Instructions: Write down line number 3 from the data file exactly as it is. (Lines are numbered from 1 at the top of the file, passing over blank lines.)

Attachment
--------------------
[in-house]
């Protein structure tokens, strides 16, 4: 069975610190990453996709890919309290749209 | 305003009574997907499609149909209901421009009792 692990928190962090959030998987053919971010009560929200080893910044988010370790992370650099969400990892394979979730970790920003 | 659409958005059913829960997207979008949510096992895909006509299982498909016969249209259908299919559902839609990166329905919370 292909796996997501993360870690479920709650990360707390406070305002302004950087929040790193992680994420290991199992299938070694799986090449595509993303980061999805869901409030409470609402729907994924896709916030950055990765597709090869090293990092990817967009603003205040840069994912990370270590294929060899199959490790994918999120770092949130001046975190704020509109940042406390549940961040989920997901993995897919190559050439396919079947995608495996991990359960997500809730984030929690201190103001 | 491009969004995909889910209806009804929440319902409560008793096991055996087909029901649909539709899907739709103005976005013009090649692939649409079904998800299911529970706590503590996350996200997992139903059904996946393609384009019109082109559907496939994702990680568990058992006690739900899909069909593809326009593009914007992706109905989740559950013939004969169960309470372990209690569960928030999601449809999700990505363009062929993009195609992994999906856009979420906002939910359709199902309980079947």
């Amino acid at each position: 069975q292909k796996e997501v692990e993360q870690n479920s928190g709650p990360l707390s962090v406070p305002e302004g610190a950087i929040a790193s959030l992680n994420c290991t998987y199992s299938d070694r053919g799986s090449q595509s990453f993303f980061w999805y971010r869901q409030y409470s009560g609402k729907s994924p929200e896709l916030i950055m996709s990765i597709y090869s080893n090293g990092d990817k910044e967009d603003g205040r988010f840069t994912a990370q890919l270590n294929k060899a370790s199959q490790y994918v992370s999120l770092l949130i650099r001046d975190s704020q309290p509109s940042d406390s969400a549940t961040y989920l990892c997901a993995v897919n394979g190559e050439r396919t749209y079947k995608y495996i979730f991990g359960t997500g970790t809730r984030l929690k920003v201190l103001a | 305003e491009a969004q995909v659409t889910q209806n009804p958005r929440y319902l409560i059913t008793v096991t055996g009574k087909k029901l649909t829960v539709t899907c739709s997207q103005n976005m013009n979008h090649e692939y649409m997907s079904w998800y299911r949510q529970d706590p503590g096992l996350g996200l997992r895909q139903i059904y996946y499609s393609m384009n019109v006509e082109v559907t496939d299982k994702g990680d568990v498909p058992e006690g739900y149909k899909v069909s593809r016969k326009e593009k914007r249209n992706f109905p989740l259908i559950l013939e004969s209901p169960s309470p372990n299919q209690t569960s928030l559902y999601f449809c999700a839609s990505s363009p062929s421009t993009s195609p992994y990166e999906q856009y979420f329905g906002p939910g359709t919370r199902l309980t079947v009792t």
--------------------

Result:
């Amino acid at each position: 069975q292909k796996e997501v692990e993360q870690n479920s928190g709650p990360l707390s962090v406070p305002e302004g610190a950087i929040a790193s959030l992680n994420c290991t998987y199992s299938d070694r053919g799986s090449q595509s990453f993303f980061w999805y971010r869901q409030y409470s009560g609402k729907s994924p929200e896709l916030i950055m996709s990765i597709y090869s080893n090293g990092d990817k910044e967009d603003g205040r988010f840069t994912a990370q890919l270590n294929k060899a370790s199959q490790y994918v992370s999120l770092l949130i650099r001046d975190s704020q309290p509109s940042d406390s969400a549940t961040y989920l990892c997901a993995v897919n394979g190559e050439r396919t749209y079947k995608y495996i979730f991990g359960t997500g970790t809730r984030l929690k920003v201190l103001a | 305003e491009a969004q995909v659409t889910q209806n009804p958005r929440y319902l409560i059913t008793v096991t055996g009574k087909k029901l649909t829960v539709t899907c739709s997207q103005n976005m013009n979008h090649e692939y649409m997907s079904w998800y299911r949510q529970d706590p503590g096992l996350g996200l997992r895909q139903i059904y996946y499609s393609m384009n019109v006509e082109v559907t496939d299982k994702g990680d568990v498909p058992e006690g739900y149909k899909v069909s593809r016969k326009e593009k914007r249209n992706f109905p989740l259908i559950l013939e004969s209901p169960s309470p372990n299919q209690t569960s928030l559902y999601f449809c999700a839609s990505s363009p062929s421009t993009s195609p992994y990166e999906q856009y979420f329905g906002p939910g359709t919370r199902l309980t079947v009792t």